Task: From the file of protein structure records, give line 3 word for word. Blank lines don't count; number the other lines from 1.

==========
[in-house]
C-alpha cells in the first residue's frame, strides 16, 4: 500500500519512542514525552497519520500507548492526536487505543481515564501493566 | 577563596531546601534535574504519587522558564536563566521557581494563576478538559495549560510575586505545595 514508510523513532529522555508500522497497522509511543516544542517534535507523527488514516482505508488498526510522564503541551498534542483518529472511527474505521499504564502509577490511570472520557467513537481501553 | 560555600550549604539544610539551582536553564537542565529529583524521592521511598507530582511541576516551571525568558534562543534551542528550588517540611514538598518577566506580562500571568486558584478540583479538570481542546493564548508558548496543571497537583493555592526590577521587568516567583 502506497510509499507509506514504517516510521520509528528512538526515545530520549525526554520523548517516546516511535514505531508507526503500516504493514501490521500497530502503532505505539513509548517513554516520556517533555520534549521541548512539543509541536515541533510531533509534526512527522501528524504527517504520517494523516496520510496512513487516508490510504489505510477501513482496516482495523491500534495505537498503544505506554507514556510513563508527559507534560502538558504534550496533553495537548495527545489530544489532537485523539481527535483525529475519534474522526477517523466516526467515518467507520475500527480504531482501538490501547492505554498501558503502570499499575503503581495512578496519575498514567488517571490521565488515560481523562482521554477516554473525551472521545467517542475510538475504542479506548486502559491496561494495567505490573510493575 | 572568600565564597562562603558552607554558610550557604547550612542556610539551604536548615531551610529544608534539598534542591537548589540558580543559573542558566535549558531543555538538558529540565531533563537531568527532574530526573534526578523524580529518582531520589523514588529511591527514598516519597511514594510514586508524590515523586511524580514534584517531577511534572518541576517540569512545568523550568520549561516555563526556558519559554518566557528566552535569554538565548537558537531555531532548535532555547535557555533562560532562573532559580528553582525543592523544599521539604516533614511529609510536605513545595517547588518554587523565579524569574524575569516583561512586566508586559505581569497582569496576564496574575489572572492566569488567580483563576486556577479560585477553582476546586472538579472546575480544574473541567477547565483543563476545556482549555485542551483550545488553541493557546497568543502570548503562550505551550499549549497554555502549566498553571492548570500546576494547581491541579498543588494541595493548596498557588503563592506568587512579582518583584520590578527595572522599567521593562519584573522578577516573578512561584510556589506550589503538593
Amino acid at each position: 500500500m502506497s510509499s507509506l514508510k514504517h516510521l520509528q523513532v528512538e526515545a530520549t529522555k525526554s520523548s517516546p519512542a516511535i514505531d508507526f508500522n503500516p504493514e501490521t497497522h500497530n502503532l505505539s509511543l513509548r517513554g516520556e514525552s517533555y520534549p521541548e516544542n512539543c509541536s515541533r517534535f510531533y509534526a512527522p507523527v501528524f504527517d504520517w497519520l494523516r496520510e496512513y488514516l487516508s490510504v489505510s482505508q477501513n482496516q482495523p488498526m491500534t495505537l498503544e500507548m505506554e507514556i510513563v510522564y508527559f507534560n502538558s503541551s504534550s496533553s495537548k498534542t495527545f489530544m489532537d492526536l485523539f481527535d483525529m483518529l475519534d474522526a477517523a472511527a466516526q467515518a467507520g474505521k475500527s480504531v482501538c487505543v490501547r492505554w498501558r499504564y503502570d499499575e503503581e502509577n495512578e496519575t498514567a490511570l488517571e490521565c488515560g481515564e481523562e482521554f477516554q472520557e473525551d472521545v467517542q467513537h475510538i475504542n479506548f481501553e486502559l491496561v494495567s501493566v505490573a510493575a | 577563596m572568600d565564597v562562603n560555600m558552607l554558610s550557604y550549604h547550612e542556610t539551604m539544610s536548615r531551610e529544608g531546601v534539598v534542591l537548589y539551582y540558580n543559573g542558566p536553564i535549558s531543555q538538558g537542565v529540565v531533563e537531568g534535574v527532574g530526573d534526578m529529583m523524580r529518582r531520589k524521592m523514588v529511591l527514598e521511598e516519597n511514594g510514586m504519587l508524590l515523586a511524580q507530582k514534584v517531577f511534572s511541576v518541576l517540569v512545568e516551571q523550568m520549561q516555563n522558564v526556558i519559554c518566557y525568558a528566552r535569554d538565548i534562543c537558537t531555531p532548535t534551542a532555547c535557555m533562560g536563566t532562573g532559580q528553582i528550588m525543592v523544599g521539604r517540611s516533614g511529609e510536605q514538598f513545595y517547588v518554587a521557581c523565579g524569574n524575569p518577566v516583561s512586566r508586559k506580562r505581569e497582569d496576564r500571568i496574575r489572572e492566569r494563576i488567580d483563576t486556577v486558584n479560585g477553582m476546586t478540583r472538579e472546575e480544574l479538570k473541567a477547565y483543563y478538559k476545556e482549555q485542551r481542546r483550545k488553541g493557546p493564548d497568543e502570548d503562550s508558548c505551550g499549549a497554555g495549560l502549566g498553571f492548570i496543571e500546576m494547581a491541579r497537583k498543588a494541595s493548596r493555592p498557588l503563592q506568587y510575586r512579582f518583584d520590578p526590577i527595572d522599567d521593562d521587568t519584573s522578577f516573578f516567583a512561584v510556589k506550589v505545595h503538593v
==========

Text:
Amino acid at each position: 500500500m502506497s510509499s507509506l514508510k514504517h516510521l520509528q523513532v528512538e526515545a530520549t529522555k525526554s520523548s517516546p519512542a516511535i514505531d508507526f508500522n503500516p504493514e501490521t497497522h500497530n502503532l505505539s509511543l513509548r517513554g516520556e514525552s517533555y520534549p521541548e516544542n512539543c509541536s515541533r517534535f510531533y509534526a512527522p507523527v501528524f504527517d504520517w497519520l494523516r496520510e496512513y488514516l487516508s490510504v489505510s482505508q477501513n482496516q482495523p488498526m491500534t495505537l498503544e500507548m505506554e507514556i510513563v510522564y508527559f507534560n502538558s503541551s504534550s496533553s495537548k498534542t495527545f489530544m489532537d492526536l485523539f481527535d483525529m483518529l475519534d474522526a477517523a472511527a466516526q467515518a467507520g474505521k475500527s480504531v482501538c487505543v490501547r492505554w498501558r499504564y503502570d499499575e503503581e502509577n495512578e496519575t498514567a490511570l488517571e490521565c488515560g481515564e481523562e482521554f477516554q472520557e473525551d472521545v467517542q467513537h475510538i475504542n479506548f481501553e486502559l491496561v494495567s501493566v505490573a510493575a | 577563596m572568600d565564597v562562603n560555600m558552607l554558610s550557604y550549604h547550612e542556610t539551604m539544610s536548615r531551610e529544608g531546601v534539598v534542591l537548589y539551582y540558580n543559573g542558566p536553564i535549558s531543555q538538558g537542565v529540565v531533563e537531568g534535574v527532574g530526573d534526578m529529583m523524580r529518582r531520589k524521592m523514588v529511591l527514598e521511598e516519597n511514594g510514586m504519587l508524590l515523586a511524580q507530582k514534584v517531577f511534572s511541576v518541576l517540569v512545568e516551571q523550568m520549561q516555563n522558564v526556558i519559554c518566557y525568558a528566552r535569554d538565548i534562543c537558537t531555531p532548535t534551542a532555547c535557555m533562560g536563566t532562573g532559580q528553582i528550588m525543592v523544599g521539604r517540611s516533614g511529609e510536605q514538598f513545595y517547588v518554587a521557581c523565579g524569574n524575569p518577566v516583561s512586566r508586559k506580562r505581569e497582569d496576564r500571568i496574575r489572572e492566569r494563576i488567580d483563576t486556577v486558584n479560585g477553582m476546586t478540583r472538579e472546575e480544574l479538570k473541567a477547565y483543563y478538559k476545556e482549555q485542551r481542546r483550545k488553541g493557546p493564548d497568543e502570548d503562550s508558548c505551550g499549549a497554555g495549560l502549566g498553571f492548570i496543571e500546576m494547581a491541579r497537583k498543588a494541595s493548596r493555592p498557588l503563592q506568587y510575586r512579582f518583584d520590578p526590577i527595572d522599567d521593562d521587568t519584573s522578577f516573578f516567583a512561584v510556589k506550589v505545595h503538593v